Wasteland 6 – Sixth in a series of pictures of vegetation apparently growing naturally on wasteland and contributing to the biodiversity of the habitat on the side of Pipers Walk on the Waterfront in Swansea, South Wales, 19 June 2021.
Low and hugging the ground, were these lovely little Field Pansies (Viola arvensis) among Black Medick (Medicago lupulina) (looking like clover with small yellow flowerheads). The beauty of this patch of wild vegetation could in itself be a good reason for encouraging the existence of such places. However, Kate Bannigan in her article Brownfield Sites: A Wildlife Haven points out that due to their unique pasts and lack of management, they may have become home to many rare and essential species (invertebrates, plants, birds, bats, reptiles and amphibians) that have taken advantage of the mosaic of habitats that can be provided in one location. She says:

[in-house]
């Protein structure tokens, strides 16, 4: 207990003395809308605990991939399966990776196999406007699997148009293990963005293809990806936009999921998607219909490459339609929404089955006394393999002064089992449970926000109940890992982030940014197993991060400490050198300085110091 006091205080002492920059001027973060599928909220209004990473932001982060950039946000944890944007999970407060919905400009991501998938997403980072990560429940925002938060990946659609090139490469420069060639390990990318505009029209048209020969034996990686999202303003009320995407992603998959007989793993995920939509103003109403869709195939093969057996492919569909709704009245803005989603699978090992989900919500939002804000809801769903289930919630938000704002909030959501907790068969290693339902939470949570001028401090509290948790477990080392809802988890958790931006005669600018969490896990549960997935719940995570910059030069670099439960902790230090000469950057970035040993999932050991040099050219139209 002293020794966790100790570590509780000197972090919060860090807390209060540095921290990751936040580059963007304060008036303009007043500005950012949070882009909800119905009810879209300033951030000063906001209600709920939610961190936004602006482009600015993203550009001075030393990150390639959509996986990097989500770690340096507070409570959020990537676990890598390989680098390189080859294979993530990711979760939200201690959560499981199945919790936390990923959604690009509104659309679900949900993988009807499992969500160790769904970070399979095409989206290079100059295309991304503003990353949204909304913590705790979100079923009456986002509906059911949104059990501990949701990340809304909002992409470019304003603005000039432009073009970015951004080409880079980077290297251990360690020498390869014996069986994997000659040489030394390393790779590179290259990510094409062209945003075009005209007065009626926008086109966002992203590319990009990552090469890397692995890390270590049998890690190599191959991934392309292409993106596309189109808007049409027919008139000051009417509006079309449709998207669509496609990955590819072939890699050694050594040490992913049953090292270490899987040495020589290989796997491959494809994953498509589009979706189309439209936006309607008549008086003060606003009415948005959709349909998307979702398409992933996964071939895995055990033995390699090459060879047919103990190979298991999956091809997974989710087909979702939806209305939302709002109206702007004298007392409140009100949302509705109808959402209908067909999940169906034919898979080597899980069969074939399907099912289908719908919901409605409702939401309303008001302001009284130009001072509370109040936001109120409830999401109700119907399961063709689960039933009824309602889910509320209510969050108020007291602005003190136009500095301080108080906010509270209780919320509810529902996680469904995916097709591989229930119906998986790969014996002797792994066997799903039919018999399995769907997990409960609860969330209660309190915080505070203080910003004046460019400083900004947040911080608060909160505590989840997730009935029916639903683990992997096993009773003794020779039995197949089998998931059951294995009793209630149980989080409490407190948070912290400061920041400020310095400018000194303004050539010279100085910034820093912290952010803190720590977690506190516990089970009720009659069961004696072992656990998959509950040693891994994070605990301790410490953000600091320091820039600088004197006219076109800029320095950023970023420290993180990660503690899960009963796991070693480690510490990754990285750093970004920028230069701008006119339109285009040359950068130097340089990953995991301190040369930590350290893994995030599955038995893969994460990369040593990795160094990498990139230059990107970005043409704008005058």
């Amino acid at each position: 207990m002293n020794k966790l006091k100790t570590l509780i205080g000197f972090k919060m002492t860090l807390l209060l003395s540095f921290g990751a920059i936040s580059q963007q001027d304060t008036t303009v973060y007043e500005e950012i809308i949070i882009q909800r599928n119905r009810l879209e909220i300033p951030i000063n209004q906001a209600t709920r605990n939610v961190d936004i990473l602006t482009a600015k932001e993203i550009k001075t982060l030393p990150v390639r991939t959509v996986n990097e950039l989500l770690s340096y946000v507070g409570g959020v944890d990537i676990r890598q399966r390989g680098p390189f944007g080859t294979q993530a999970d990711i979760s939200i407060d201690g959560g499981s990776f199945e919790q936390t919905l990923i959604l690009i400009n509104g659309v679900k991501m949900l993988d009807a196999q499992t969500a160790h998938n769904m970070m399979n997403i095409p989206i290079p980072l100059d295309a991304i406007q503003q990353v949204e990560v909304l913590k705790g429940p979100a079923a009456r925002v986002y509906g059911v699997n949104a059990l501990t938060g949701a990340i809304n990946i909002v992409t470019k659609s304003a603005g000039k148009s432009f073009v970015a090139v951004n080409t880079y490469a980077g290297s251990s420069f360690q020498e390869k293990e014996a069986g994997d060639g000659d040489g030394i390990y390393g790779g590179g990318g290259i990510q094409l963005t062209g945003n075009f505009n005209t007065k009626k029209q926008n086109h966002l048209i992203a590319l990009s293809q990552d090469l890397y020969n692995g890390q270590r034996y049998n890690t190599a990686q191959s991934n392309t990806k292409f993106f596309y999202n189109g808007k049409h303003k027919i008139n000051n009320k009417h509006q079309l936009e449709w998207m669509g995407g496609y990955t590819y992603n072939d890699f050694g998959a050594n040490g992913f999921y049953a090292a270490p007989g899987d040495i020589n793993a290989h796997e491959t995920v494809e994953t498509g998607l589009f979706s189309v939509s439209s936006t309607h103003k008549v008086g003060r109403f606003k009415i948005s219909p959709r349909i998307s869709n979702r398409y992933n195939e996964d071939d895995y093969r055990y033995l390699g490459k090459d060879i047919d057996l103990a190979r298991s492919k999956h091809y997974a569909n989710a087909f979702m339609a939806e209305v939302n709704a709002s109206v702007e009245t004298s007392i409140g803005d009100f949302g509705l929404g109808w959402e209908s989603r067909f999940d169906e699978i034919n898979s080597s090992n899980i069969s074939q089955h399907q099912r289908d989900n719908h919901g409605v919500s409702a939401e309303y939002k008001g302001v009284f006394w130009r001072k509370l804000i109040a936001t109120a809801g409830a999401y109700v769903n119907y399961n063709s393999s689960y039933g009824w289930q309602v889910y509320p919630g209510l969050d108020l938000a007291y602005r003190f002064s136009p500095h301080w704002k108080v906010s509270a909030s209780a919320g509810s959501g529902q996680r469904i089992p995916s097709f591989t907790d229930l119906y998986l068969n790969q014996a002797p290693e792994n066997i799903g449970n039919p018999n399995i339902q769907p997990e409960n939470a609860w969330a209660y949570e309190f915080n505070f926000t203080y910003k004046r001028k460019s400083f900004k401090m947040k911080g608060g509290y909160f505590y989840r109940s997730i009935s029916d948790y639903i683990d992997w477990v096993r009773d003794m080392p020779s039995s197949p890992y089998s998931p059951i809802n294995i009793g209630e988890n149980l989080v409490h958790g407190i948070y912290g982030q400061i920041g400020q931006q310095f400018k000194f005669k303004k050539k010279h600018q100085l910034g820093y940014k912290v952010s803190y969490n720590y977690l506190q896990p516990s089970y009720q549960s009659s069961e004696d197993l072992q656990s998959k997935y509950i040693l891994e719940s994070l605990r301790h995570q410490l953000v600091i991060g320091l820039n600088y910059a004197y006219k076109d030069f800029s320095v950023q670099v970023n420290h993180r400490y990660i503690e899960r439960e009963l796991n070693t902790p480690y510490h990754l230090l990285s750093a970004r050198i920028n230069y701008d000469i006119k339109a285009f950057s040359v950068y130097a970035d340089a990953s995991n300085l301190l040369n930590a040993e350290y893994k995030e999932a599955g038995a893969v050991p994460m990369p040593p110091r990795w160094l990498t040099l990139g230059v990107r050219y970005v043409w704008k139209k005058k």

Although often negatively perceived, brownfield sites represent a unique opportunity for something like a little wilderness in an urban environment. The benefits this has for varied animal habitats, the environment and human happiness are now becoming clear. Increasing awareness of the many environmental and social benefits of brownfield sites has led to them being considered in urban planning as unorthodox green spaces.